Economists have often admonished us that” there ain’t no such thing as a free lunch; TANSTAAFL. According to this principle no matter which side you take there is a price to pay. So what would the rational economist (Is there any other kind? :-)) do in such a situation? Naturally homoeconomicus will favour the less costly side.

Although there are valid points on both sides of the divide it can be argued very clearly that the concerns of the House side: the right to control borders, downward pressure on the minimum wage in addition to increasing official unemployment rates among teens and low skilled workers are easily trumped by the moral concerns that are guiding the debate in the Senate.

Why am I obligated to help? To me the answer is simple and straight forward. The rights of the poor, the oppressed and the underprivileged rest on two fundamental principles.
(1) The utilitarian idea that if I am in a position to lessen pain, in any form, then I should.
(2) The chasm that separates the poor from the rich has expanded at an alarming rate over the past half a century. Since this increased inequality is the direct outcome of a “world system” and since we are not ready to jettison this unjust system then it must be the moral obligation of those that have profited the most to help those that are most in need.

In the final analysis integrating the 12 million undocumented workers in the US is the right policy but must not be viewed as anything more than a stop gap measure until the next wave of immigrants storm through the borders. That can only be stopped by treating the underlying problem at its roots. Eliminate poverty, improve standards of living and support social justice through fair trade and targeted economic aid.

Sunday, April 02, 2006

Decline in Unionization: Who Is Responsible?

A pivotal institution in the economic, social and political life of the United States is in real danger of extinction. Preventing organized labour from going the way of the do-do bird will not be an easy matter especially when the efforts to weaken labour unions by management and international economic relations are aided by the misguided policies of the labour unions themselves to deliver the proverbial one two punch.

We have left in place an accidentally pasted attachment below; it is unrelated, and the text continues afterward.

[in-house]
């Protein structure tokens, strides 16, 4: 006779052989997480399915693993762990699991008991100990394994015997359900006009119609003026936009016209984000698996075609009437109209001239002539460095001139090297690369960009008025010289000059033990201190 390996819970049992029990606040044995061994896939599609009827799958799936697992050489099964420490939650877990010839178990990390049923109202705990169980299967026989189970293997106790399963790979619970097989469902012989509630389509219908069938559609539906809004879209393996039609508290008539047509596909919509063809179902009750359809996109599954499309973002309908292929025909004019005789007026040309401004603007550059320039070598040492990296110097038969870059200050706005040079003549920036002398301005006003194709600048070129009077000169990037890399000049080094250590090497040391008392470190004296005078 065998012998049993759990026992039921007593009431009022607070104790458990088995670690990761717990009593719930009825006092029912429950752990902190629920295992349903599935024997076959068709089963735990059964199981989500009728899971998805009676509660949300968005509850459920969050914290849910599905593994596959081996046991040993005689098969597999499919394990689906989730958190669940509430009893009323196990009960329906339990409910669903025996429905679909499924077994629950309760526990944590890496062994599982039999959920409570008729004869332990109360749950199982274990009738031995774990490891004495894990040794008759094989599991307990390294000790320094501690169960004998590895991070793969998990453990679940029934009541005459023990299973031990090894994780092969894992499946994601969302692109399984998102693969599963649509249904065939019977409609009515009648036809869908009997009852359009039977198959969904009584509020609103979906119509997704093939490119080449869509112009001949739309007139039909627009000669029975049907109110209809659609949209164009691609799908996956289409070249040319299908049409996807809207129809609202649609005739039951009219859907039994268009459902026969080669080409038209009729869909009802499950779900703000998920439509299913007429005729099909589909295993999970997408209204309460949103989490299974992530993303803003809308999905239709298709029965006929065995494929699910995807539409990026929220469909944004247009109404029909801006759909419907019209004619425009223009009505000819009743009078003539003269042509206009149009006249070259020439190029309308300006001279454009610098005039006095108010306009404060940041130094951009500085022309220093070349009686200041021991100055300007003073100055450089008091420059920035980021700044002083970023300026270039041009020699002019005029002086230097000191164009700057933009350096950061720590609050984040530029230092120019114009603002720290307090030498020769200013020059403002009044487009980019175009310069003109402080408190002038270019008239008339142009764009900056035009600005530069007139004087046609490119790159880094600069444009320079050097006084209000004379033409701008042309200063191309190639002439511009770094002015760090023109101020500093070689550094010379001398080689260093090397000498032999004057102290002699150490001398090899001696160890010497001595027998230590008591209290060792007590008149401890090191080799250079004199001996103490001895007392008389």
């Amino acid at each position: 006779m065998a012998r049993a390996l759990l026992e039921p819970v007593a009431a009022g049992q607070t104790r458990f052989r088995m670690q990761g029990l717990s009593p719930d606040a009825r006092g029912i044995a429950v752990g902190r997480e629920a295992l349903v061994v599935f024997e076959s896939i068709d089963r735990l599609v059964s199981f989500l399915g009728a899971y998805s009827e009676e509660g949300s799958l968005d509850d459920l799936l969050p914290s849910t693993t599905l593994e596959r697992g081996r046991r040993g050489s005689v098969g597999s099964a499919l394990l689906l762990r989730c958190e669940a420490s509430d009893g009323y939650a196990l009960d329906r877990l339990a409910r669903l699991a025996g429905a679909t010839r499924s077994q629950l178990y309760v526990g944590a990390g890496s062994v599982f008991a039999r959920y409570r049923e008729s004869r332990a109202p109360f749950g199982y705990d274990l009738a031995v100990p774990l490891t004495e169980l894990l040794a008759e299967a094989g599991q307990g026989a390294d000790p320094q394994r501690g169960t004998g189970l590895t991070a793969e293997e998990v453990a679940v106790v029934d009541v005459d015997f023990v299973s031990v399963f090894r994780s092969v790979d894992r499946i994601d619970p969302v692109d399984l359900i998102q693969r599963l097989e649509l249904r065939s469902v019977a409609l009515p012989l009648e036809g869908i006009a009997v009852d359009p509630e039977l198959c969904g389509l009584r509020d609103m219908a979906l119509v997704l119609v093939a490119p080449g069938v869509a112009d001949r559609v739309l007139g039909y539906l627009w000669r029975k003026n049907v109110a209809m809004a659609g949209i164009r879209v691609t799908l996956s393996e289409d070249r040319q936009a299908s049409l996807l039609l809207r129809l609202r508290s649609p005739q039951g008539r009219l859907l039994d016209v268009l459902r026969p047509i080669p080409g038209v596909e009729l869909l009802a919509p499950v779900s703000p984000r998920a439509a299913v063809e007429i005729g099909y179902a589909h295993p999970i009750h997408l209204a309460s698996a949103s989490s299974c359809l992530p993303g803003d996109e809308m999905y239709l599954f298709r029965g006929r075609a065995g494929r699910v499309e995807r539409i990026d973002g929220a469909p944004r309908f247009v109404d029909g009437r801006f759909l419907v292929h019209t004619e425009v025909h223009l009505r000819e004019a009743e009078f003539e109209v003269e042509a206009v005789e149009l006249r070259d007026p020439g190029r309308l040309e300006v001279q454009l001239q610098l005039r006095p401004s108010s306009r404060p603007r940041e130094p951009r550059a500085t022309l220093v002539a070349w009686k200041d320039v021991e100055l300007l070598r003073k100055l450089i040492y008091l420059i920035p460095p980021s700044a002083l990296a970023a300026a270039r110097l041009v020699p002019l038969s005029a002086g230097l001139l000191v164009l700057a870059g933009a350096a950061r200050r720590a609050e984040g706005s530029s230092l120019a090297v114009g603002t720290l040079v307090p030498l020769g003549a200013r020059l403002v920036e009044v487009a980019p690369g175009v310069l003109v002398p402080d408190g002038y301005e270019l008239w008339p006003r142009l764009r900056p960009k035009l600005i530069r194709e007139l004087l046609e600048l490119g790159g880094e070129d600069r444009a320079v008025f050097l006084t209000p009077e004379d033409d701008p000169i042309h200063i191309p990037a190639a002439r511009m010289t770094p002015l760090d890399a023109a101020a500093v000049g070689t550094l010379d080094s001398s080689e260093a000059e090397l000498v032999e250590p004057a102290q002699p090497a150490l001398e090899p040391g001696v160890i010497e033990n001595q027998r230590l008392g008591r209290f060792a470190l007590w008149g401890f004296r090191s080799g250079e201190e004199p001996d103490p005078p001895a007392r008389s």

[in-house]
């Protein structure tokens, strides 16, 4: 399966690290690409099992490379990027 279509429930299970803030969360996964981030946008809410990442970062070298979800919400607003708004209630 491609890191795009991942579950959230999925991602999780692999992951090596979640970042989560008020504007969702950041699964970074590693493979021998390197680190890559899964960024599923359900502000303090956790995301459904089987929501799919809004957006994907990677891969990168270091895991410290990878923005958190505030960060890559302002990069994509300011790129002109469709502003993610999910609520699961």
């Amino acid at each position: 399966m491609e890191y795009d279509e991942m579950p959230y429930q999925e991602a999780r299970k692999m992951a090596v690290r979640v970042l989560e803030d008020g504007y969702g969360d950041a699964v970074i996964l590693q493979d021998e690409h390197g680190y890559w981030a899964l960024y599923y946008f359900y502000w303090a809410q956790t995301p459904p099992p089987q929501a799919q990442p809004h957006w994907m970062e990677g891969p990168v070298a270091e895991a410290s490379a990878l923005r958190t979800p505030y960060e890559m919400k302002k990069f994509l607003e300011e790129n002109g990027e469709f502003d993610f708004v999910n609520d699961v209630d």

The United States has never welcomed labour unions with open arms. At the height of unionization only 37% of the private sector work force was unionized; but that has dropped to an abysmal 8% of the private sector work force during 2004. Compare that to the current rates of 95% in Sweden , 60 % in Norway and 40% in Germany.

What is even more alarming is that the labour union disappearing act goes on. General Motors has announced the planned layoff of another 30,000 hourly workers in addition to the 20,000 planned layoff by Ford Motor and the potential total shut down of Delphi, the auto parts manufacturer.

It is common to explain the labour woes by references to Ronald Reagan who fired all PATCO employees and sent a strong message to take strong stands against demands by labour unions as it is also customary to blame globalization and the “race to the bottom” that it has engendered. But are the Labour Unions themselves to be viewed as victims and held blameless?

Whose idea was it to raise the effective cost of a typical UAW employee to $74 per hour? Was it company management that suggested setting up job banks in order to pay employees for not working? Who was it that insisted on total implementation of rigid work rules that in effect decreased competitiveness? The sad fact of the matter is that labour has played an active role in its own demise.